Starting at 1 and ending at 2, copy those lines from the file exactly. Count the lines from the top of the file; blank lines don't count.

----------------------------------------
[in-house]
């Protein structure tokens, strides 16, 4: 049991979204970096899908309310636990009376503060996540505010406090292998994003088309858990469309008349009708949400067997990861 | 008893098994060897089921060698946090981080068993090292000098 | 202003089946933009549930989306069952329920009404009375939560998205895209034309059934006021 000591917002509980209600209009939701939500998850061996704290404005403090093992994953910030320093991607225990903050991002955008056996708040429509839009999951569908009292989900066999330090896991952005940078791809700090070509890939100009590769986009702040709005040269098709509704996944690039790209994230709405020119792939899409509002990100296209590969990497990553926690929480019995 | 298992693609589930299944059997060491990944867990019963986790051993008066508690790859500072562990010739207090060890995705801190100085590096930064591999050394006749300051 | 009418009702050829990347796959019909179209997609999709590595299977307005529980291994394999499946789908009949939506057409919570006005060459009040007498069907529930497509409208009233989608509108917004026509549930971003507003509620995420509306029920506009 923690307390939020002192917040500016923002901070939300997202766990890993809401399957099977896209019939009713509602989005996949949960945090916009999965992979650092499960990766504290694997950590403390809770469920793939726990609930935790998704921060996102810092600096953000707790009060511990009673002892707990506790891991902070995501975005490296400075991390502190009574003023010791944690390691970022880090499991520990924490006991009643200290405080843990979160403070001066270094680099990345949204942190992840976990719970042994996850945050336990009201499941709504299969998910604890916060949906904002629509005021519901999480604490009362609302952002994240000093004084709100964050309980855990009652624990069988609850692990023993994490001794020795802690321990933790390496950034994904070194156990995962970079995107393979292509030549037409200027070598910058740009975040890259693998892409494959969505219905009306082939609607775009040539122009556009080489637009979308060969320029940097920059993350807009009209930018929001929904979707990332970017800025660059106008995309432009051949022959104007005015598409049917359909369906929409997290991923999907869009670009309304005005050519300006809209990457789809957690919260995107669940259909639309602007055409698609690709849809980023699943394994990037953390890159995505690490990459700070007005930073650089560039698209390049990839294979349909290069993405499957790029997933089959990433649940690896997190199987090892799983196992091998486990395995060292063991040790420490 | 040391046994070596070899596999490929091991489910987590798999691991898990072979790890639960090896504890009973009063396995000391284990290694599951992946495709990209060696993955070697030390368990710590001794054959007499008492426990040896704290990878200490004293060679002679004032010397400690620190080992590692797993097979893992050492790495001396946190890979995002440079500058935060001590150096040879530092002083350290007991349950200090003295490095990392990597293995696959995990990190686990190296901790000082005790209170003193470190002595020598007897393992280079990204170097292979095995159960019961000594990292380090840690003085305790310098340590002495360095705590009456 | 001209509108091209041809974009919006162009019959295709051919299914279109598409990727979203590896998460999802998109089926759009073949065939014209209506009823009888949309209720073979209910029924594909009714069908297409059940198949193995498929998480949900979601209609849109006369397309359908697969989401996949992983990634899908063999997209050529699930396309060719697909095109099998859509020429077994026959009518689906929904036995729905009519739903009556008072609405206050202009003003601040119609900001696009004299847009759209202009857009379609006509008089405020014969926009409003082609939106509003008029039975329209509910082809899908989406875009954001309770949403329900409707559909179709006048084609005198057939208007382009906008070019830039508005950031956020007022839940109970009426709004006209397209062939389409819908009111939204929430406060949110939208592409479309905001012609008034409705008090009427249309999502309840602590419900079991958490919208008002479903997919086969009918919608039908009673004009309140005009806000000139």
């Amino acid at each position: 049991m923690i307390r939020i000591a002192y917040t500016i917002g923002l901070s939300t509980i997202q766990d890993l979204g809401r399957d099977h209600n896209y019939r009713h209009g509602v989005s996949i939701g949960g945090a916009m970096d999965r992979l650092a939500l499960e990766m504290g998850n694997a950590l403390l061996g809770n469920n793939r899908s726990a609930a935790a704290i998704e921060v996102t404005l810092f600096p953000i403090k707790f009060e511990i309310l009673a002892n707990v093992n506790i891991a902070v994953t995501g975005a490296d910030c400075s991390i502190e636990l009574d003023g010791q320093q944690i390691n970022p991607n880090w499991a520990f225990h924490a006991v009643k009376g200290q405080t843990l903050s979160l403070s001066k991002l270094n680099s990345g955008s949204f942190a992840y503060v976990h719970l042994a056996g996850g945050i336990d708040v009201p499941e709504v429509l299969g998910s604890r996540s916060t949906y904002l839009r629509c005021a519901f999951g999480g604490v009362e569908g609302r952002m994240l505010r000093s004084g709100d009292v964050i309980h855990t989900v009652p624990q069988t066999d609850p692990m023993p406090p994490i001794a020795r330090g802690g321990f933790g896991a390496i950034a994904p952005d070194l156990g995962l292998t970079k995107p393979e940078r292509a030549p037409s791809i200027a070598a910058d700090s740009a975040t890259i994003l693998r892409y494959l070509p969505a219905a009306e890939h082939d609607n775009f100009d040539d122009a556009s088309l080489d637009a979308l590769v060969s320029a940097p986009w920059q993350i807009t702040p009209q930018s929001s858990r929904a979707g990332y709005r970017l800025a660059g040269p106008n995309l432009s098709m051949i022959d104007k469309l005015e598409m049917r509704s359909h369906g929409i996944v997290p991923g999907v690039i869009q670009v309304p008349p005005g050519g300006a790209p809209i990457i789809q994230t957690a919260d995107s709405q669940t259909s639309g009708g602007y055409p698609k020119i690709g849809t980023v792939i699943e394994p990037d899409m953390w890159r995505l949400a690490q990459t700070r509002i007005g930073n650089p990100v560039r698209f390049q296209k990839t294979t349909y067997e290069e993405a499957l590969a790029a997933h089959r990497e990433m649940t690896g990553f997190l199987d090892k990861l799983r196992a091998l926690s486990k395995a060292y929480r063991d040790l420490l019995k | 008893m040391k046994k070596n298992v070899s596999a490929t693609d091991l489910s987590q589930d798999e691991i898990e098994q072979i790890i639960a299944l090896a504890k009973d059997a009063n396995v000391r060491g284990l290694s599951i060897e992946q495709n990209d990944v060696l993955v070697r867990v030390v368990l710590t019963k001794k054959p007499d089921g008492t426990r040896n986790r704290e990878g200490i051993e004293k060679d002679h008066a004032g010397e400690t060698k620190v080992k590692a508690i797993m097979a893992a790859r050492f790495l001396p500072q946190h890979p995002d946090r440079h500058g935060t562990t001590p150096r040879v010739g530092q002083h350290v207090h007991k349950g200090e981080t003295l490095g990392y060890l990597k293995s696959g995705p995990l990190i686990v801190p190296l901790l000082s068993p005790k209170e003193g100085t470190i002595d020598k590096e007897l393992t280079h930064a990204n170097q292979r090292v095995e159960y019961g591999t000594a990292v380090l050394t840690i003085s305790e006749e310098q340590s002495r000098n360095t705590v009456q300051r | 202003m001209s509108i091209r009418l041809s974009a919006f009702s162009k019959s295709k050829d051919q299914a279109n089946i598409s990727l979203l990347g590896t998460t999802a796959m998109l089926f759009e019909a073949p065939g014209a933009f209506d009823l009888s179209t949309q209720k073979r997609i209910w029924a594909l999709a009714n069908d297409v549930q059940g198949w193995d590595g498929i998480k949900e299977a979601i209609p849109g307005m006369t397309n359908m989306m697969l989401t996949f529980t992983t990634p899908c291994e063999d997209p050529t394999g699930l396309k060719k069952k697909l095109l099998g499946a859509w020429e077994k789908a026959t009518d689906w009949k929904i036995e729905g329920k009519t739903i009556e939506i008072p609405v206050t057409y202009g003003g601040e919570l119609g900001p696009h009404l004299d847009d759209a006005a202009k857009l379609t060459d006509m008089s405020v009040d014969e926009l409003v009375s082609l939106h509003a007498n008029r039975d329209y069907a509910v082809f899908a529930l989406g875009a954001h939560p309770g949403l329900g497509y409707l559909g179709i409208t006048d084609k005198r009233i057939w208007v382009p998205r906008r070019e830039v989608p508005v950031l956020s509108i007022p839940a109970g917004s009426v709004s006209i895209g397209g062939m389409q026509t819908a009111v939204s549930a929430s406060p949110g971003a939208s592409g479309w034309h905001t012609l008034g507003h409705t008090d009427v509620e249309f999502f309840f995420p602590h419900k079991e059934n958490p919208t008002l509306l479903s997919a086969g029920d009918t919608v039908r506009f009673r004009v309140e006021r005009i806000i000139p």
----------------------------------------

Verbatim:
[in-house]
């Protein structure tokens, strides 16, 4: 049991979204970096899908309310636990009376503060996540505010406090292998994003088309858990469309008349009708949400067997990861 | 008893098994060897089921060698946090981080068993090292000098 | 202003089946933009549930989306069952329920009404009375939560998205895209034309059934006021 000591917002509980209600209009939701939500998850061996704290404005403090093992994953910030320093991607225990903050991002955008056996708040429509839009999951569908009292989900066999330090896991952005940078791809700090070509890939100009590769986009702040709005040269098709509704996944690039790209994230709405020119792939899409509002990100296209590969990497990553926690929480019995 | 298992693609589930299944059997060491990944867990019963986790051993008066508690790859500072562990010739207090060890995705801190100085590096930064591999050394006749300051 | 009418009702050829990347796959019909179209997609999709590595299977307005529980291994394999499946789908009949939506057409919570006005060459009040007498069907529930497509409208009233989608509108917004026509549930971003507003509620995420509306029920506009 923690307390939020002192917040500016923002901070939300997202766990890993809401399957099977896209019939009713509602989005996949949960945090916009999965992979650092499960990766504290694997950590403390809770469920793939726990609930935790998704921060996102810092600096953000707790009060511990009673002892707990506790891991902070995501975005490296400075991390502190009574003023010791944690390691970022880090499991520990924490006991009643200290405080843990979160403070001066270094680099990345949204942190992840976990719970042994996850945050336990009201499941709504299969998910604890916060949906904002629509005021519901999480604490009362609302952002994240000093004084709100964050309980855990009652624990069988609850692990023993994490001794020795802690321990933790390496950034994904070194156990995962970079995107393979292509030549037409200027070598910058740009975040890259693998892409494959969505219905009306082939609607775009040539122009556009080489637009979308060969320029940097920059993350807009009209930018929001929904979707990332970017800025660059106008995309432009051949022959104007005015598409049917359909369906929409997290991923999907869009670009309304005005050519300006809209990457789809957690919260995107669940259909639309602007055409698609690709849809980023699943394994990037953390890159995505690490990459700070007005930073650089560039698209390049990839294979349909290069993405499957790029997933089959990433649940690896997190199987090892799983196992091998486990395995060292063991040790420490 | 040391046994070596070899596999490929091991489910987590798999691991898990072979790890639960090896504890009973009063396995000391284990290694599951992946495709990209060696993955070697030390368990710590001794054959007499008492426990040896704290990878200490004293060679002679004032010397400690620190080992590692797993097979893992050492790495001396946190890979995002440079500058935060001590150096040879530092002083350290007991349950200090003295490095990392990597293995696959995990990190686990190296901790000082005790209170003193470190002595020598007897393992280079990204170097292979095995159960019961000594990292380090840690003085305790310098340590002495360095705590009456 | 001209509108091209041809974009919006162009019959295709051919299914279109598409990727979203590896998460999802998109089926759009073949065939014209209506009823009888949309209720073979209910029924594909009714069908297409059940198949193995498929998480949900979601209609849109006369397309359908697969989401996949992983990634899908063999997209050529699930396309060719697909095109099998859509020429077994026959009518689906929904036995729905009519739903009556008072609405206050202009003003601040119609900001696009004299847009759209202009857009379609006509008089405020014969926009409003082609939106509003008029039975329209509910082809899908989406875009954001309770949403329900409707559909179709006048084609005198057939208007382009906008070019830039508005950031956020007022839940109970009426709004006209397209062939389409819908009111939204929430406060949110939208592409479309905001012609008034409705008090009427249309999502309840602590419900079991958490919208008002479903997919086969009918919608039908009673004009309140005009806000000139």